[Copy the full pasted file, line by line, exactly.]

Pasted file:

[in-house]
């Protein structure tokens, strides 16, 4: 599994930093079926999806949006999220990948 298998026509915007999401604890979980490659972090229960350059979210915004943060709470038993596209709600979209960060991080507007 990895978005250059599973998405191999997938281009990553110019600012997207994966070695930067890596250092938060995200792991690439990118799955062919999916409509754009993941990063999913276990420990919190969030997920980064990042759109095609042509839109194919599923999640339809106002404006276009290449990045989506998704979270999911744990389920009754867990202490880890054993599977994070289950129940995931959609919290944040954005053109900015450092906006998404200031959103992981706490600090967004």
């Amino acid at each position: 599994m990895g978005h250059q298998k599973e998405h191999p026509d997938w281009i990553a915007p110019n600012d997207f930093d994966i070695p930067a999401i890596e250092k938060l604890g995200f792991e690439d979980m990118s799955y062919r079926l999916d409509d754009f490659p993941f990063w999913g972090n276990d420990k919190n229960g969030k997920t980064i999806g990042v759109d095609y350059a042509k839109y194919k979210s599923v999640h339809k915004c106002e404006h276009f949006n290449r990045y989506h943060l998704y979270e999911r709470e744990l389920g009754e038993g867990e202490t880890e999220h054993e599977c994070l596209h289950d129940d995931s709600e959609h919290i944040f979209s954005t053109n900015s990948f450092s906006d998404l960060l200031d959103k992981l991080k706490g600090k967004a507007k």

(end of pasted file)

[in-house]
């Protein structure tokens, strides 16, 4: 599994930093079926999806949006999220990948 298998026509915007999401604890979980490659972090229960350059979210915004943060709470038993596209709600979209960060991080507007 990895978005250059599973998405191999997938281009990553110019600012997207994966070695930067890596250092938060995200792991690439990118799955062919999916409509754009993941990063999913276990420990919190969030997920980064990042759109095609042509839109194919599923999640339809106002404006276009290449990045989506998704979270999911744990389920009754867990202490880890054993599977994070289950129940995931959609919290944040954005053109900015450092906006998404200031959103992981706490600090967004």
């Amino acid at each position: 599994m990895g978005h250059q298998k599973e998405h191999p026509d997938w281009i990553a915007p110019n600012d997207f930093d994966i070695p930067a999401i890596e250092k938060l604890g995200f792991e690439d979980m990118s799955y062919r079926l999916d409509d754009f490659p993941f990063w999913g972090n276990d420990k919190n229960g969030k997920t980064i999806g990042v759109d095609y350059a042509k839109y194919k979210s599923v999640h339809k915004c106002e404006h276009f949006n290449r990045y989506h943060l998704y979270e999911r709470e744990l389920g009754e038993g867990e202490t880890e999220h054993e599977c994070l596209h289950d129940d995931s709600e959609h919290i944040f979209s954005t053109n900015s990948f450092s906006d998404l960060l200031d959103k992981l991080k706490g600090k967004a507007k």